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If you check this very nice page:

http://www.codeproject.com/Articles/69941/Best-Square-Root-Method-Algorithm-Function-Precisi

You'll see this program:

#define SQRT_MAGIC_F 0x5f3759df 
 float  sqrt2(const float x)
{
  const float xhalf = 0.5f*x;

  union // get bits for floating value
  {
    float x;
    int i;
  } u;
  u.x = x;
  u.i = SQRT_MAGIC_F - (u.i >> 1);  // gives initial guess y0
  return x*u.x*(1.5f - xhalf*u.x*u.x);// Newton step, repeating increases accuracy 
}

My question is: Is there any particular reason why this isn't implemented as:

#define SQRT_MAGIC_F 0x5f3759df 
 float  sqrt2(const float x)
{

  union // get bits for floating value
  {
    float x;
    int i;
  } u;
  u.x = x;
  u.i = SQRT_MAGIC_F - (u.i >> 1);  // gives initial guess y0

  const float xux = x*u.x;

  return xux*(1.5f - .5f*xux*u.x);// Newton step, repeating increases accuracy 
}

As, from disassembly, I see one MUL less. Is there any purpose to having xhalf appear at all?

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1  
@PaulR Why xhalf at all? It appears only once, why would xhalf matter? –  user1095108 Oct 23 '13 at 12:59
2  
Did you enable compiler optimisations, and did you benchmark both versions ? –  Paul R Oct 23 '13 at 13:00
6  
Indeed, this is a very old hack which worked well on old x86 CPUs in the time of Quake et al, but now is only really useful on CPUs that lack a fast sqrt (or sqrt estimate) instruction, e.g. embedded microcontrollers. –  Paul R Oct 23 '13 at 13:02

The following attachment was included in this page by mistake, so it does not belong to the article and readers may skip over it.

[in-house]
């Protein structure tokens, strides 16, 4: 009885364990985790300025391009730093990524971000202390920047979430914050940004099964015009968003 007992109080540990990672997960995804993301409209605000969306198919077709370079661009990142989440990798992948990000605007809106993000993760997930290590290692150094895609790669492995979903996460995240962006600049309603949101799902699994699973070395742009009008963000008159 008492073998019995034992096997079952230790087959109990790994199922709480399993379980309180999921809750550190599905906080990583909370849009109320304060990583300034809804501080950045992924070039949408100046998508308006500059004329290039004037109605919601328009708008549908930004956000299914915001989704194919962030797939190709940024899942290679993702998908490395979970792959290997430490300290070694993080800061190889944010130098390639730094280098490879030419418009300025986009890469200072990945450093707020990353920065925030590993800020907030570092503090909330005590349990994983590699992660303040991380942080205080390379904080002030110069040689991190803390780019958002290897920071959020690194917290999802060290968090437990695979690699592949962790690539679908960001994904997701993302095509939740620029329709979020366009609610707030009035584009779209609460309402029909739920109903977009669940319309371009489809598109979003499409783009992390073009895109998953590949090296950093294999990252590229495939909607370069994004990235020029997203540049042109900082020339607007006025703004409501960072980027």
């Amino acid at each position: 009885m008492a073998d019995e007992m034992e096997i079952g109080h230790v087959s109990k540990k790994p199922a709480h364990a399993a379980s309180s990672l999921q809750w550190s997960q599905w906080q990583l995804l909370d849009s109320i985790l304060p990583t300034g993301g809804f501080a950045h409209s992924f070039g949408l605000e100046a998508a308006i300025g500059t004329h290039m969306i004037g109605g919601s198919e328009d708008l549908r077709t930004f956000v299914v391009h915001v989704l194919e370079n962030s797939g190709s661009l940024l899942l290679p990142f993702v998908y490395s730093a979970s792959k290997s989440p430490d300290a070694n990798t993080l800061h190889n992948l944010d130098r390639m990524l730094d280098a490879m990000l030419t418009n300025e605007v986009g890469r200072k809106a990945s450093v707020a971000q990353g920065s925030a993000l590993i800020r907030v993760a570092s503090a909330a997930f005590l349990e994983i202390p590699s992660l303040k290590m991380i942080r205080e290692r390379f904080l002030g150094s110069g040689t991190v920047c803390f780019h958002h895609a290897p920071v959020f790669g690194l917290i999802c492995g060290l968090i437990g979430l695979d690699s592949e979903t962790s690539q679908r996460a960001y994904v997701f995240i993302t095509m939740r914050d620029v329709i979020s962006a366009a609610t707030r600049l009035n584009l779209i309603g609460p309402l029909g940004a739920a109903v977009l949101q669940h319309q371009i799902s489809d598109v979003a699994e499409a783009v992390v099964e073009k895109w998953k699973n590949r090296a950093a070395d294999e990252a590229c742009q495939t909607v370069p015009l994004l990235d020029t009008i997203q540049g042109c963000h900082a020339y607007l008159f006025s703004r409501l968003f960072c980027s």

3  
Great - first time I've been right about something today. ;-) –  Paul R Oct 23 '13 at 13:09
6  
@PascalCuoq: The first code sequence has the subexpression xhalf*u.x where the second has .5f*xux. Expanding xhalf and xux in these gives (.5f*x)*u.x and .5f*(x*u.x). If we do not expect the compiler to know anything about the value of u.x, it cannot determine these are equivalent. If x were FLT_MAX and u.x were two, then (.5*x)*u.x would be FLT_MAX and .5f*(x*u.x) would be infinity. –  Eric Postpischil Oct 23 '13 at 14:09

1 Answer 1

It could be that legacy floating point math, which used 80 bit registers, was more accurate when the multipliers where linked together in the last line as intermediate results where kept in 80 bit registers.

The first multiplication in the upper implementation takes place in parallel to the integer math that follows, they use different execution resources. The second function on the other hand looks faster but it's hard to tell if it really is because of the above. Also, the const float xux = x*u.x; statement reduces the result back to 32 bit float, which may reduce overall accuracy.

You could test these functions head to head and compare them to the sqrt function in math.h (use double not float). This way you can see which is faster and which is more accurate.

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